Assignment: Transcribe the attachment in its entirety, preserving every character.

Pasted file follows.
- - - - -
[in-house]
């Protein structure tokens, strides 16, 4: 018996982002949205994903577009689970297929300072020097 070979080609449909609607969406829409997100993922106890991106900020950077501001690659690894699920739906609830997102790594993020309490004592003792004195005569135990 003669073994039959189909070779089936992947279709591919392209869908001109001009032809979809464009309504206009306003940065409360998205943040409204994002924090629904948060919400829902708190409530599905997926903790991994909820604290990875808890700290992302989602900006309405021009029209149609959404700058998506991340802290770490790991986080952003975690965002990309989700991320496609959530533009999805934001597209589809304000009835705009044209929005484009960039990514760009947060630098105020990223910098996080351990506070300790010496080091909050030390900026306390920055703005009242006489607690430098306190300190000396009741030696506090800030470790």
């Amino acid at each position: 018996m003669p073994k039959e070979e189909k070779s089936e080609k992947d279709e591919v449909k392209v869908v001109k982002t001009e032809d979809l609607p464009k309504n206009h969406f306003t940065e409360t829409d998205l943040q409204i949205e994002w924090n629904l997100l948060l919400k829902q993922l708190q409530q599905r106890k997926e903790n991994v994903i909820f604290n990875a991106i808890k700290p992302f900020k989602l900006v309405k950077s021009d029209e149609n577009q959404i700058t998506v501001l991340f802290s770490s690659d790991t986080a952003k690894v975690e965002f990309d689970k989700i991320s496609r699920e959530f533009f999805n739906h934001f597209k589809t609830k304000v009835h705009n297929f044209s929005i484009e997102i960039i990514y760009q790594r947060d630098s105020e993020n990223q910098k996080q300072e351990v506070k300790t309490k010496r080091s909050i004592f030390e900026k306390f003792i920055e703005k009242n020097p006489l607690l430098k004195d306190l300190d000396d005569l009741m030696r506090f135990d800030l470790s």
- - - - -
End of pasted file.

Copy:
[in-house]
């Protein structure tokens, strides 16, 4: 018996982002949205994903577009689970297929300072020097 070979080609449909609607969406829409997100993922106890991106900020950077501001690659690894699920739906609830997102790594993020309490004592003792004195005569135990 003669073994039959189909070779089936992947279709591919392209869908001109001009032809979809464009309504206009306003940065409360998205943040409204994002924090629904948060919400829902708190409530599905997926903790991994909820604290990875808890700290992302989602900006309405021009029209149609959404700058998506991340802290770490790991986080952003975690965002990309989700991320496609959530533009999805934001597209589809304000009835705009044209929005484009960039990514760009947060630098105020990223910098996080351990506070300790010496080091909050030390900026306390920055703005009242006489607690430098306190300190000396009741030696506090800030470790």
């Amino acid at each position: 018996m003669p073994k039959e070979e189909k070779s089936e080609k992947d279709e591919v449909k392209v869908v001109k982002t001009e032809d979809l609607p464009k309504n206009h969406f306003t940065e409360t829409d998205l943040q409204i949205e994002w924090n629904l997100l948060l919400k829902q993922l708190q409530q599905r106890k997926e903790n991994v994903i909820f604290n990875a991106i808890k700290p992302f900020k989602l900006v309405k950077s021009d029209e149609n577009q959404i700058t998506v501001l991340f802290s770490s690659d790991t986080a952003k690894v975690e965002f990309d689970k989700i991320s496609r699920e959530f533009f999805n739906h934001f597209k589809t609830k304000v009835h705009n297929f044209s929005i484009e997102i960039i990514y760009q790594r947060d630098s105020e993020n990223q910098k996080q300072e351990v506070k300790t309490k010496r080091s909050i004592f030390e900026k306390f003792i920055e703005k009242n020097p006489l607690l430098k004195d306190l300190d000396d005569l009741m030696r506090f135990d800030l470790s």